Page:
Snakes in the Carpet
Last week's post was a bit of a milestone moment for this blog, taking me over 10,000 individual views! It's very much appreciated and I love seeing the discussions and sharing of ideas that come up each week on the various social media sites I share my ideas on. I've also taken this opportunity to set up a page on Medium.com where I'll be repurposing and re-sharing some of the articles which have had the most reads and generated the most conversation, so if you're a user of that website, I'd love it if you could give those articles some love!
This week I've been working on a reflective essay as part of my final assignment for the Professional Certificate in Team, Board and Systemic Coaching which I've been studying with Henley Business School since last Spring. The studies have been challenging, eye opening and rewarding in equal measure. Part of the process, which tied in nicely with my own established practices, was journalling and preparation for the reflective essay has involved going back through those months of journal entries in search of insights from the journey I've been on.
In doing so, I rediscovered a video I'd watched last year, with a coach called Manfried Kets de Vries, talking about team coaching, where he used a phrase that I'd written in my journal: 'Snakes in the Carpet'. In this reference, he was taking about the unspoken conversations that should take place within teams, but don't. The frustrations and challenges which are never surfaced. The things that turn into bitching and moaning behind one another's backs and which breed mistrust and animosity. I've worked in and with a lot of teams over the years where this happens and I suspect that you will have experience of it to. It erodes not only the camaraderie and cohesiveness within the team, it ultimately impacts upon their productivity and effectiveness too, as people (consciously or subconsciously) find ways to make one another's jobs harder.
As a team coach, surfacing the unspoken and bringing these snakes from the carpet to the table where they can be properly addressed is often an important part of the work. It requires a delicate approach but the results can be dramatic, with team members talking about feeling like a weight has been lifted, giving them much more energy to focus on the things that really matter, like doing the work to serve their stakeholders and customers well.
But what if you're in a team or a group without a coach? How can you do this yourself? Well here are a few tips to get you started.
Firstly, you need to listen, and I mean REALLY listen. This is a skill I wish was given more attention in early years education - listening beyond just the content. What's being said? How is it being said? Do the non-visual cues match the words? What's not being said? This is important for all of us, but particularly if you're a leader. Minimise distractions, find a good place to talk, maintain eye contact. All of the things that help a person feel heard.
Next you need to offer space for not what's being said and tease it out. Often this is better done in 121 environments initially (and as a team coach, that's often where these snakes first poke their heads out of the shag pile). It can be as simple as asking that question, but you may find it easier to ask retrospectively, about a previous conversation. 'I reflected after we spoke last week and I sensed that there may have been things that weren't said. Was there anything on your mind or which you'd have liked to raise, now you look back on it?' All of this shows that you genuinely care. I've known leaders who hate difficult conversations and will do anything at all to change the subject when it looks to be veering close to something contentious. It doesn't take long before these leaders end up with a real disconnect from their teams, because everyone realises it's a waste of their time expecting the leader to help make things better. Leaders who don't listen quickly find themselves surrounded by people with nothing to say.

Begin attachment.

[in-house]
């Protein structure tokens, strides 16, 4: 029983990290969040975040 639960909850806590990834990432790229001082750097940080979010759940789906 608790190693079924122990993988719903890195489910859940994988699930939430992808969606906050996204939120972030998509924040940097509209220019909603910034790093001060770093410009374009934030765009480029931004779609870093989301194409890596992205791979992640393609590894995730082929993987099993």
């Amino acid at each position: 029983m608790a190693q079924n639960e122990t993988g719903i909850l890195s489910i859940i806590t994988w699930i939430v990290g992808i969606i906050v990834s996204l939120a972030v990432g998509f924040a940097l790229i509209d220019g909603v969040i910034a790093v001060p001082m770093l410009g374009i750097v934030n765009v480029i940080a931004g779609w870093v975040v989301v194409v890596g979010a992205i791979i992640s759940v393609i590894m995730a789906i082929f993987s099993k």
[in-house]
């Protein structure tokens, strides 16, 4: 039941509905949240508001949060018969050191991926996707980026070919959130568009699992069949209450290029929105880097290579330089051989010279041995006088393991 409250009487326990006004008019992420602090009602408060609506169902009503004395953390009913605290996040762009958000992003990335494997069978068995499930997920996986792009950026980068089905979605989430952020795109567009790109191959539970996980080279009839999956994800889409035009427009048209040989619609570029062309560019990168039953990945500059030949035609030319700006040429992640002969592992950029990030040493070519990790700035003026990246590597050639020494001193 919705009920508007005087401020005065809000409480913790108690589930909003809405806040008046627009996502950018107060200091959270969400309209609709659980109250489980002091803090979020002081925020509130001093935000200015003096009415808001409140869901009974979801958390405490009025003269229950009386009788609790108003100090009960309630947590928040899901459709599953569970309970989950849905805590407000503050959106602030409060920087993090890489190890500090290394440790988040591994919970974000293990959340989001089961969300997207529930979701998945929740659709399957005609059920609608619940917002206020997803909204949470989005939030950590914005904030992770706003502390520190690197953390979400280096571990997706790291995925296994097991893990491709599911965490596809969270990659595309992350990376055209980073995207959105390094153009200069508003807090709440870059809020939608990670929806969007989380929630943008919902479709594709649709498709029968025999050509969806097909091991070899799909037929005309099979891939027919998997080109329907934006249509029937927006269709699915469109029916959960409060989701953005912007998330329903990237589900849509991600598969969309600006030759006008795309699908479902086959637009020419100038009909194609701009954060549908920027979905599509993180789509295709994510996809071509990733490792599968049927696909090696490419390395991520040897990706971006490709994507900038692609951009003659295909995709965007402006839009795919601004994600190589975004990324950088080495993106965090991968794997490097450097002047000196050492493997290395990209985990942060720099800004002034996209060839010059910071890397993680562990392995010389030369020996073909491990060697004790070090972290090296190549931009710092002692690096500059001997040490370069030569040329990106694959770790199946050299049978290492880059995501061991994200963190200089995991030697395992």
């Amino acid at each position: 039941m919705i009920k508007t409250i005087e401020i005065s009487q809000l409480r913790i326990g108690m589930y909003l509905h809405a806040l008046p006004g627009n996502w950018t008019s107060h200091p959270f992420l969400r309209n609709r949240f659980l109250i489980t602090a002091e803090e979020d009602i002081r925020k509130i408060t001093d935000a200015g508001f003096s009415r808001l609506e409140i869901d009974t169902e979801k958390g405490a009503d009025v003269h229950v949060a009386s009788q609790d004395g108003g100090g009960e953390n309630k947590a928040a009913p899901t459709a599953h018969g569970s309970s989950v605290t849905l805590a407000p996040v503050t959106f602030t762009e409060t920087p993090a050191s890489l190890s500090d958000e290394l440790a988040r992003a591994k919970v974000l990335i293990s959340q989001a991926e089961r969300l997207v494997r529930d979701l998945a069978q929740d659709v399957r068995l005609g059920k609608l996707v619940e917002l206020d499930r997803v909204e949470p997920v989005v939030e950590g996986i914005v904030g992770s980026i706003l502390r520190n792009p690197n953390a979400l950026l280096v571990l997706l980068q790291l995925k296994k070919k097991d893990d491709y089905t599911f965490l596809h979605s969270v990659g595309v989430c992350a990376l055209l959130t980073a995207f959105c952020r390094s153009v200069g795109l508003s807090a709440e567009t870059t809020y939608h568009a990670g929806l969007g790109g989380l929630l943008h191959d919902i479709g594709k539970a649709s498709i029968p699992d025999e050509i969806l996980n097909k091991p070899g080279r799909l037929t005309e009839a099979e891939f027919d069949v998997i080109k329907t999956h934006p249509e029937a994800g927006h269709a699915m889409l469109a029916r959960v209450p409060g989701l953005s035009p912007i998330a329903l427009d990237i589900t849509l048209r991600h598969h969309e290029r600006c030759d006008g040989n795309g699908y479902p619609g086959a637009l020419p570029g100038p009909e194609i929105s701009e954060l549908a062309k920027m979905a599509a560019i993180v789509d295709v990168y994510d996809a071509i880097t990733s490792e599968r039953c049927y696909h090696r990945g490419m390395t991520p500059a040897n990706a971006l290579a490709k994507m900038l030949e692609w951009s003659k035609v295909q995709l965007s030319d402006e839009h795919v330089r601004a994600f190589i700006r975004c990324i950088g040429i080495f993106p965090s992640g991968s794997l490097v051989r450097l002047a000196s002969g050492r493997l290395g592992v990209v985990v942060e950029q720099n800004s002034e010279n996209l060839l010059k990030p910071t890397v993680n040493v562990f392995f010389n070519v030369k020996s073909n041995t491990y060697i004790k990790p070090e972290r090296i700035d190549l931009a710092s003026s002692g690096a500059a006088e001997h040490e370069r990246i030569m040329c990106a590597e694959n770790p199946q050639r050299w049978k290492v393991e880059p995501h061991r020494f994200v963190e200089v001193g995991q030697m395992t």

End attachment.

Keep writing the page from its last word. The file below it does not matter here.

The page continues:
When something does come up, then you need to address it. Finding there's an issue and doing nothing about it is MUCH worse than not finding the problem in the first place because you've moved from 'She maybe doesn't know' to 'She definitely doesn't care'. Make sure that if the snake has been surfaced by someone privately, you protect the self image of that individual. Having 121s like I've described above, with multiple people on the team makes it much more likely that the topic will be raised again by someone else, helping to anonymise each person who raised it, but there might be value where appropriate in raising the topic as though it's something that you've identified, rather than something that's been brought to you, because it keeps others heads below the parapet and show's it's safe to talk to you.
And a final tip for today is just to raise topics yourself, in a team environment. Role modelling is so important in leadership, after all 'what's interesting to my boss is fascinating to me' and so by showing that you're willing to surface the unspoken, you tacitly give your team the permission and guidance to do the same. That might even mean taking time to reflect on your own leadership and recognising that there are things which YOU are doing that are causing frustration or upset. It's never nice to have those realisations, but if you do, it's even worse to pretend they're not happening or hope they'll go away. Raise them directly. Show humility. Encourage dialogue and you'll have the chance to give any context which might have been missing, and to find a way forward that helps the team grow.
Difficult conversations lie ahead, there's no getting away from it. You'll feel like one of the Billy Goats Gruff, crossing a bridge with a Troll beneath it, but for once, the grass on the other side really is greener!